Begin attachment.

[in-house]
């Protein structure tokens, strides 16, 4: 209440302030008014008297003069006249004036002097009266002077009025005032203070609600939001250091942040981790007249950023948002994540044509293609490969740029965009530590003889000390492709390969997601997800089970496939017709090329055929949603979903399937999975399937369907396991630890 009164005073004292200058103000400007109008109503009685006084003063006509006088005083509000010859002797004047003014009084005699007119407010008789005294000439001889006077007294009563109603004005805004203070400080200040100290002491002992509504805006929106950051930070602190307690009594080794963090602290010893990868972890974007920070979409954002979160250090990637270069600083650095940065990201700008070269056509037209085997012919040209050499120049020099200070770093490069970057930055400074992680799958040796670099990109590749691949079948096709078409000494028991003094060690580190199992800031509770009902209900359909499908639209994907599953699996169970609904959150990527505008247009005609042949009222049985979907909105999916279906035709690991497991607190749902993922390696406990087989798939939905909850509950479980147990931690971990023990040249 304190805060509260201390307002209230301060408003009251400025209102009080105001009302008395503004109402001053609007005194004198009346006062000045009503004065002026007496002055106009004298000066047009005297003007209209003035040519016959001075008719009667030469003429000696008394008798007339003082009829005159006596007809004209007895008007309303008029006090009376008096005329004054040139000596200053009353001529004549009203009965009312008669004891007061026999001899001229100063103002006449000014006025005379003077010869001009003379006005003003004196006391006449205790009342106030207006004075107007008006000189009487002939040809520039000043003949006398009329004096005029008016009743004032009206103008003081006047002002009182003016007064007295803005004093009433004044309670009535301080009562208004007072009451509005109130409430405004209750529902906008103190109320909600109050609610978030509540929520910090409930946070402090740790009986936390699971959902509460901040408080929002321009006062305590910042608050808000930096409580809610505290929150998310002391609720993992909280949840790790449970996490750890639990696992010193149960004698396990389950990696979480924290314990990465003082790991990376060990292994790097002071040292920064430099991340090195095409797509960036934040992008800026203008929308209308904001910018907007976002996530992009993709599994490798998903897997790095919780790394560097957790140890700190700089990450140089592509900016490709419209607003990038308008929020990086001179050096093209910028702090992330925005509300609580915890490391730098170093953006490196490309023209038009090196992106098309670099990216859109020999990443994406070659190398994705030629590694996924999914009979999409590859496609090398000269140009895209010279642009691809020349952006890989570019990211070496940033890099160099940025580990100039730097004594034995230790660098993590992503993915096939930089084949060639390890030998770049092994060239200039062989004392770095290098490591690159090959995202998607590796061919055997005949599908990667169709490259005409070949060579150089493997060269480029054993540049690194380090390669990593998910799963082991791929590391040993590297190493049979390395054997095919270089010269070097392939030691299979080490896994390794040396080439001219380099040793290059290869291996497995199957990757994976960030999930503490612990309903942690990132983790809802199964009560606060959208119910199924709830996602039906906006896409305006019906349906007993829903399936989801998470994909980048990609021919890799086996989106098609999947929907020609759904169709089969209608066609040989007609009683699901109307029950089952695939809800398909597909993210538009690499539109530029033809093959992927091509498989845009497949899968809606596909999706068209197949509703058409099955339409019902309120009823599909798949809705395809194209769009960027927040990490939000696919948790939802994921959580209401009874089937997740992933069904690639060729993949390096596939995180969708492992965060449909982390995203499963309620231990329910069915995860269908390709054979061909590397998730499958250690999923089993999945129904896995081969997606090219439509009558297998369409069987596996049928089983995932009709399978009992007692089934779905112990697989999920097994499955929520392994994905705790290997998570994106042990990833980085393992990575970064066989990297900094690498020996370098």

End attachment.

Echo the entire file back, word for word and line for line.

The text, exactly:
[in-house]
């Protein structure tokens, strides 16, 4: 209440302030008014008297003069006249004036002097009266002077009025005032203070609600939001250091942040981790007249950023948002994540044509293609490969740029965009530590003889000390492709390969997601997800089970496939017709090329055929949603979903399937999975399937369907396991630890 009164005073004292200058103000400007109008109503009685006084003063006509006088005083509000010859002797004047003014009084005699007119407010008789005294000439001889006077007294009563109603004005805004203070400080200040100290002491002992509504805006929106950051930070602190307690009594080794963090602290010893990868972890974007920070979409954002979160250090990637270069600083650095940065990201700008070269056509037209085997012919040209050499120049020099200070770093490069970057930055400074992680799958040796670099990109590749691949079948096709078409000494028991003094060690580190199992800031509770009902209900359909499908639209994907599953699996169970609904959150990527505008247009005609042949009222049985979907909105999916279906035709690991497991607190749902993922390696406990087989798939939905909850509950479980147990931690971990023990040249 304190805060509260201390307002209230301060408003009251400025209102009080105001009302008395503004109402001053609007005194004198009346006062000045009503004065002026007496002055106009004298000066047009005297003007209209003035040519016959001075008719009667030469003429000696008394008798007339003082009829005159006596007809004209007895008007309303008029006090009376008096005329004054040139000596200053009353001529004549009203009965009312008669004891007061026999001899001229100063103002006449000014006025005379003077010869001009003379006005003003004196006391006449205790009342106030207006004075107007008006000189009487002939040809520039000043003949006398009329004096005029008016009743004032009206103008003081006047002002009182003016007064007295803005004093009433004044309670009535301080009562208004007072009451509005109130409430405004209750529902906008103190109320909600109050609610978030509540929520910090409930946070402090740790009986936390699971959902509460901040408080929002321009006062305590910042608050808000930096409580809610505290929150998310002391609720993992909280949840790790449970996490750890639990696992010193149960004698396990389950990696979480924290314990990465003082790991990376060990292994790097002071040292920064430099991340090195095409797509960036934040992008800026203008929308209308904001910018907007976002996530992009993709599994490798998903897997790095919780790394560097957790140890700190700089990450140089592509900016490709419209607003990038308008929020990086001179050096093209910028702090992330925005509300609580915890490391730098170093953006490196490309023209038009090196992106098309670099990216859109020999990443994406070659190398994705030629590694996924999914009979999409590859496609090398000269140009895209010279642009691809020349952006890989570019990211070496940033890099160099940025580990100039730097004594034995230790660098993590992503993915096939930089084949060639390890030998770049092994060239200039062989004392770095290098490591690159090959995202998607590796061919055997005949599908990667169709490259005409070949060579150089493997060269480029054993540049690194380090390669990593998910799963082991791929590391040993590297190493049979390395054997095919270089010269070097392939030691299979080490896994390794040396080439001219380099040793290059290869291996497995199957990757994976960030999930503490612990309903942690990132983790809802199964009560606060959208119910199924709830996602039906906006896409305006019906349906007993829903399936989801998470994909980048990609021919890799086996989106098609999947929907020609759904169709089969209608066609040989007609009683699901109307029950089952695939809800398909597909993210538009690499539109530029033809093959992927091509498989845009497949899968809606596909999706068209197949509703058409099955339409019902309120009823599909798949809705395809194209769009960027927040990490939000696919948790939802994921959580209401009874089937997740992933069904690639060729993949390096596939995180969708492992965060449909982390995203499963309620231990329910069915995860269908390709054979061909590397998730499958250690999923089993999945129904896995081969997606090219439509009558297998369409069987596996049928089983995932009709399978009992007692089934779905112990697989999920097994499955929520392994994905705790290997998570994106042990990833980085393992990575970064066989990297900094690498020996370098």